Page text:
Bill to Expand Access to Direct Primary Care Services in MI Passes Senate Committee

Legislation would ensure that Direct Primary Care Services are treated as services not an insurance product
LANSING, Mich. –  Michigan launched the first retaliatory salvo against the so-called Affordable Care Act (Obamacare)  this week as legislation sponsored by Senator Patrick Colbeck (R-Canton) to assert that Direct Primary Care Services should not treated as an insurance product was reported  out of the Senate Insurance Committee.  The purpose of the bill (SB 1033) is to assure physicians who convert their practice to a Direct Primary Care Service model that the administrative burden associated with insurance regulations will not interfere with their treatment of patients. 
Colbeck asks, ““When was the last time you went to a Doctor’s office and knew how much the visit was going to cost before going there?  Physicians who provide Direct Primary Care Services simply provide specified services for a specified monthly subscription fee.  This transaction model is commonplace in most consumer purchases, but not in healthcare…at least not yet.”
On Tuesday, the Senate Insurance Committee, chaired by Senator Joe Hune (R-Fowlerville), heard testimony on behalf of SB 1033 from Dr. John Blanchard (Premier Private Physicians), Dr. Matt McCord (Docs4Patient Care), Tom Valenti (Forthright Health), and Annie Patnaude (Americans for Prosperity). Written testimony was submitted by Dr. Lee Gross (Epiphany Health Care) and Dr. James Grant (Michigan State Medical Society).
The promotion of Direct Primary Care Services (DPCS) is important because this service delivery model has been proven to improve care while significantly lowering costs.  “It is a sad commentary on today’s administration-intensive healthcare system that it has strayed so far from actually caring for patients that it is now possible to improve care by actually cutting costs not by spending more, “ Colbeck said.
DPCS redirects the focus of healthcare away from government mandates, regulations and fee schedules back to the simplicity of the doctor-patient relationship.   It is estimated that 50% of the time a primary care physician spends working is actually spent on overhead activities that detract from patient care.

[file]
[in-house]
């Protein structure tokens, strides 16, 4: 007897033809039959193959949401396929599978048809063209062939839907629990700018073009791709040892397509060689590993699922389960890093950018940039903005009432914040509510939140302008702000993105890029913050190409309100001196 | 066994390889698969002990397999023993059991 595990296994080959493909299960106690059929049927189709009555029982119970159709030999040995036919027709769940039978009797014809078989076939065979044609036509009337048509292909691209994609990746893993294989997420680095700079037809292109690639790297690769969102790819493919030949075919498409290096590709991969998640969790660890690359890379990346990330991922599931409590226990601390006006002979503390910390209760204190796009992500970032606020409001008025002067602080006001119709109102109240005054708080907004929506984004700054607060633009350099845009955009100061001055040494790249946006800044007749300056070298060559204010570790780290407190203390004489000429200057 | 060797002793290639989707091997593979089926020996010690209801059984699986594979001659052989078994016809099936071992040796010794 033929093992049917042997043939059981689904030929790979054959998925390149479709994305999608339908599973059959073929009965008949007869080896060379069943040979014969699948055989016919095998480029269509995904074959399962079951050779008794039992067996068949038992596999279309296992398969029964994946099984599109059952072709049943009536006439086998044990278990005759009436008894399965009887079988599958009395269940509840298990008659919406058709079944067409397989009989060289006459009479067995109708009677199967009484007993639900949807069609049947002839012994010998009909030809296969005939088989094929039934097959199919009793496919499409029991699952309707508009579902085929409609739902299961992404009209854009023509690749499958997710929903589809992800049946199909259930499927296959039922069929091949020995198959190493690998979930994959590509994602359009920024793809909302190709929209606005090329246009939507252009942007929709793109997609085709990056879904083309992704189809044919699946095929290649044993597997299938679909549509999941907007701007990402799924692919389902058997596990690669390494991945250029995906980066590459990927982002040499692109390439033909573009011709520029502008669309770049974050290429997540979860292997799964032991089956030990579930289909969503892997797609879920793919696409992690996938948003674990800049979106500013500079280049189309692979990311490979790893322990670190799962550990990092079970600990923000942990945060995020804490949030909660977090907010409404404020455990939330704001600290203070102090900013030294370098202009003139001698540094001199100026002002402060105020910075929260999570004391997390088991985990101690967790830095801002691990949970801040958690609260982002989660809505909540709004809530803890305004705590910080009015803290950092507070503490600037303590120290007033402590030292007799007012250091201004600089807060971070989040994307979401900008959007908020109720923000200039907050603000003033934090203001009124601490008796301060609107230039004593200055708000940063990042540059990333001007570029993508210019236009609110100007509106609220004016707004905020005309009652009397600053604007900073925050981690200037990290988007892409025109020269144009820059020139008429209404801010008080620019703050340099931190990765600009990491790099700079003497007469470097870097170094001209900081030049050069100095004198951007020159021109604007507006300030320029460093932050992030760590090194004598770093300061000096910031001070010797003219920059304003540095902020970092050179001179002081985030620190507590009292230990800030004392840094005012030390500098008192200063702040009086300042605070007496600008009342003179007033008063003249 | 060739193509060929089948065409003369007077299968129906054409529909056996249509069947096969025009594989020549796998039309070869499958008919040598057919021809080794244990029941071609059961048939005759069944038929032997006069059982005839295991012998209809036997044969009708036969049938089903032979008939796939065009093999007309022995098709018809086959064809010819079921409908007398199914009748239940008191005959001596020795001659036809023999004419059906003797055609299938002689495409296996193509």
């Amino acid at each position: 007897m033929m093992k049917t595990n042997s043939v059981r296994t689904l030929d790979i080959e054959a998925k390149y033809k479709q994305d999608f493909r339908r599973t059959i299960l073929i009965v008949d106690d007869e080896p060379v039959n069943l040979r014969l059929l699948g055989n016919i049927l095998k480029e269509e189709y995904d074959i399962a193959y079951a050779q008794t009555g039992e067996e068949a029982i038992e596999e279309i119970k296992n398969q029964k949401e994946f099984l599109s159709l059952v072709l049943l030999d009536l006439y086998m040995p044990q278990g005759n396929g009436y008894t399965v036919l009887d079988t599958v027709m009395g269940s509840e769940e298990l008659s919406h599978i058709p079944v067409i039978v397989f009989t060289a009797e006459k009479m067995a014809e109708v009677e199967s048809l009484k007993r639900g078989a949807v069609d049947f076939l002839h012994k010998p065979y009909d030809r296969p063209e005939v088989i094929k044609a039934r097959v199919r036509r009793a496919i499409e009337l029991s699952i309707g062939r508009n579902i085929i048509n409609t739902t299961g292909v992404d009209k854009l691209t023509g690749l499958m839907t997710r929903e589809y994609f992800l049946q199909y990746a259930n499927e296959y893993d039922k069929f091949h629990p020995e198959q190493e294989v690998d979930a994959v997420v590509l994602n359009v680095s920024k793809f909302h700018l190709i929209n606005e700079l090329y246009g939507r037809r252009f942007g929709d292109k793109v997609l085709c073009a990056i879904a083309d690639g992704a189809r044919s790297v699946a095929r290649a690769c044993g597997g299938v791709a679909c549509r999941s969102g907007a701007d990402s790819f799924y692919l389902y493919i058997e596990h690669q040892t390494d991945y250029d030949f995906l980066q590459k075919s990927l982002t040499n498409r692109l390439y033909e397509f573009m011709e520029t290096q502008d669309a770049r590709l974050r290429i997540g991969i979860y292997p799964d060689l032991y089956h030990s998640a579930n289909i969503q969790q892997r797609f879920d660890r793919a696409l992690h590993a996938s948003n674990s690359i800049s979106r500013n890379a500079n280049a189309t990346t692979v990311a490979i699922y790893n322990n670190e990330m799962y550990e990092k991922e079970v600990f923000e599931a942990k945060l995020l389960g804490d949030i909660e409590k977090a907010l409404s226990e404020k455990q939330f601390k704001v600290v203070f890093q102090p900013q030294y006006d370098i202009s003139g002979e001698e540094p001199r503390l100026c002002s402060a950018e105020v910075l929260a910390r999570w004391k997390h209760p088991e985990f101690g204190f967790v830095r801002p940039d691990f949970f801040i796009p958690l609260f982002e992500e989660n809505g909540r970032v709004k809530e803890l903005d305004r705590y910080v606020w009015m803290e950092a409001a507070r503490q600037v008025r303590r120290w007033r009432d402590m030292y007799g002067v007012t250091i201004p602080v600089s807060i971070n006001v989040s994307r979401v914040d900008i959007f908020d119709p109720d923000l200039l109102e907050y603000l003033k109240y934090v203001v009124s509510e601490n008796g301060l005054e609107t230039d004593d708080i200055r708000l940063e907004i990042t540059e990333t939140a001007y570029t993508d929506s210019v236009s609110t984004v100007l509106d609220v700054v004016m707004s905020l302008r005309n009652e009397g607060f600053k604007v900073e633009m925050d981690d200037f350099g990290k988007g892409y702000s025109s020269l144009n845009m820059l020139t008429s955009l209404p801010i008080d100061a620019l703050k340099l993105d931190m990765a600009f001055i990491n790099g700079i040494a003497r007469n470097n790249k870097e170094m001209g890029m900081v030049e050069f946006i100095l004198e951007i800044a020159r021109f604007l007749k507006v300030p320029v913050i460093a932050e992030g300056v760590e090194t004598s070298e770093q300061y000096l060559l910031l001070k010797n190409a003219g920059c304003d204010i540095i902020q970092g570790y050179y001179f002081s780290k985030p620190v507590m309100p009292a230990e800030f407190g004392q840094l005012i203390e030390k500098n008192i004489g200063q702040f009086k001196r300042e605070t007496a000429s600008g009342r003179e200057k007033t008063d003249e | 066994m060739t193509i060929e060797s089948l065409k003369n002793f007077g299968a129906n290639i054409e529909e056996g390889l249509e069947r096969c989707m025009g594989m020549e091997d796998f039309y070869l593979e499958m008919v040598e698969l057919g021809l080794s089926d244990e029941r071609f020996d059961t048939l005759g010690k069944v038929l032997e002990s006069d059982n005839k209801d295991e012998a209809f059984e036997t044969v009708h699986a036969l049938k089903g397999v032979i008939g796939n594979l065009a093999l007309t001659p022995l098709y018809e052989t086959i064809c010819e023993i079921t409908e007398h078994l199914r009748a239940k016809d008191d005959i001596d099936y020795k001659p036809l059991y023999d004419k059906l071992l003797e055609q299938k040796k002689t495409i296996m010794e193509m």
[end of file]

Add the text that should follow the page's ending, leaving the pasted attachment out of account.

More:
“Widespread adoption of this care model could potentially turn the tide on primary care physician shortages in our state.  It would yield an effective doubling of the capacity of current primary care physicians and expand access to care in rural communities. Doctors would finally be able to spend more time with individual patients and effectively put an end to ‘fast food’ health care,” Colbeck continued.
“This is only the first step required to make Michigan a healthcare destination state, but it is an important step. Establishing a robust network of Direct Primary Care Service (DPCS) providers in Michigan would allow employers and individuals who adopt health plans featuring DPCS to not only receive better health care, but to do so for 20-30% lower costs than traditional insurance coverage. Since government is also an employer that means that taxpayer burdens would be lowered as well.”
The Senate Insurance Committee also reported out the Health Care Compact (SB 993) sponsored by Sen. Jim Marleau. This compact simply allows member states to receive federal funds for healthcare programs in the form of block grants and returns the regulatory authority over healthcare programs to the states.
In addition, Senator Colbeck introduced Senate Concurrent Resolution 23 (SCR 23), which was assigned to the Senate Health Policy Committee for further consideration. SCR 23 formally requests the federal government to remove restrictions on the deployment of DPCS by the states.
“These three pieces of legislation are a great start to Michigan's battle to restore low cost, high quality healthcare for all of our citizens,” Colbeck concluded.
Posted in Press Releases, Uncategorized.